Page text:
Writing system

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A writing system is a symbolic system used to represent elements or statements expressible in language.


General properties

Writing systems are distinguished from other possible symbolic communication systems in that the reader must usually understand something of the associated spoken language to comprehend the text. In contrast, other possible symbolic systems such as information signs, painting, maps and mathematics often do not require prior knowledge of a spoken language.

Every human community possesses language, which many regard as an innate and defining condition of mankind. However, the development of writing systems, and the process by which they have supplanted traditional oral systems of communication has been sporadic, uneven and slow. Once established, writing systems generally change more slowly than their spoken counterparts. Thus, they often preserve features and expressions which are no longer current in the spoken language. The great benefit of writing systems is their ability to maintain a persistent record of information expressed in a language, which can be retrieved independently of the initial act of formulation.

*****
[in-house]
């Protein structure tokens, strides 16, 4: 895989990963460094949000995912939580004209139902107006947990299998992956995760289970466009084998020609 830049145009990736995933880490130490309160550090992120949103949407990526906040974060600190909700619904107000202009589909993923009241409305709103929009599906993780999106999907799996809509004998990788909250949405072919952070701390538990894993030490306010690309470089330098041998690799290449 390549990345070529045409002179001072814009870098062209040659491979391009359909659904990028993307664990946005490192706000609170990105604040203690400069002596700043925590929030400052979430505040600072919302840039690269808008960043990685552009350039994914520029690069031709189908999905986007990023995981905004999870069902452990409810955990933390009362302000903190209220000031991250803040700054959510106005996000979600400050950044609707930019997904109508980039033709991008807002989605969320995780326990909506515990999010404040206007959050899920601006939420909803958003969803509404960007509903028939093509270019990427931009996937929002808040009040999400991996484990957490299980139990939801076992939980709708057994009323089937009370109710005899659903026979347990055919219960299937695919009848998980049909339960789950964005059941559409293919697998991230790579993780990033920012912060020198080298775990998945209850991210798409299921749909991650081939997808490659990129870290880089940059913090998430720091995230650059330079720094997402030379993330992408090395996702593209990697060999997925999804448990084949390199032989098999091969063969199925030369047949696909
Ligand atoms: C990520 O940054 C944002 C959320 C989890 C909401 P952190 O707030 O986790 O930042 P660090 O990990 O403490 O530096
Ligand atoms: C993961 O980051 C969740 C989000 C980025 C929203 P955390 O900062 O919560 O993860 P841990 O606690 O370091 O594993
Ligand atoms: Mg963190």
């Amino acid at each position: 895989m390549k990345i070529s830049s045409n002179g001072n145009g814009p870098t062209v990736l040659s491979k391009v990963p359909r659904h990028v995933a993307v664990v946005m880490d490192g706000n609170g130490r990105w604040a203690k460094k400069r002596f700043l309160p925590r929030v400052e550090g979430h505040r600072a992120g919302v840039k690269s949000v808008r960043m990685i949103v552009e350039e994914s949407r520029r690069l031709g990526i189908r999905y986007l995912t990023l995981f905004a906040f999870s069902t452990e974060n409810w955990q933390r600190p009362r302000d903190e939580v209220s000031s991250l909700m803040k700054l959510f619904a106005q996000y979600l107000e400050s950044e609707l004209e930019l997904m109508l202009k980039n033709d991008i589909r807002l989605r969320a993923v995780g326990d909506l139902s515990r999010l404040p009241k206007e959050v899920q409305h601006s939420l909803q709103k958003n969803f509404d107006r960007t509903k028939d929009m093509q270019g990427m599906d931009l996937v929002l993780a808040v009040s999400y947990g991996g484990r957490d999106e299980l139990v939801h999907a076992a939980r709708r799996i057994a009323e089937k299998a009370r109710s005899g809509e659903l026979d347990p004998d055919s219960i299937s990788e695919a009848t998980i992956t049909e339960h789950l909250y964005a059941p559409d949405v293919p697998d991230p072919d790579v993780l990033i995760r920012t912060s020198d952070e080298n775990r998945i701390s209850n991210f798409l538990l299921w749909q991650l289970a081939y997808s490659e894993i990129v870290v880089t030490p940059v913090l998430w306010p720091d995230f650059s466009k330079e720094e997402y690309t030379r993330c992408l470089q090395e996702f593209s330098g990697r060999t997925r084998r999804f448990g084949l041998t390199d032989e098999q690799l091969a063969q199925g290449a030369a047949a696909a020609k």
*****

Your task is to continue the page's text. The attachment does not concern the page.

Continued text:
All writing systems require:

  • at least one set of defined base elements or symbols, individually termed characters and collectively called a script;
  • at least one set of rules and conventions (orthography) understood and shared by a community, which arbitrarily assigns meaning to the base elements (graphemes), their ordering and relations to one another;
  • at least one language (generally spoken) whose constructions are represented and able to be recalled by the interpretation of these elements and rules;
  • some physical means of distinctly representing the symbols by application to a permanent or semi-permanent medium, so they may be interpreted (usually visually, but tactile systems have also been devised).

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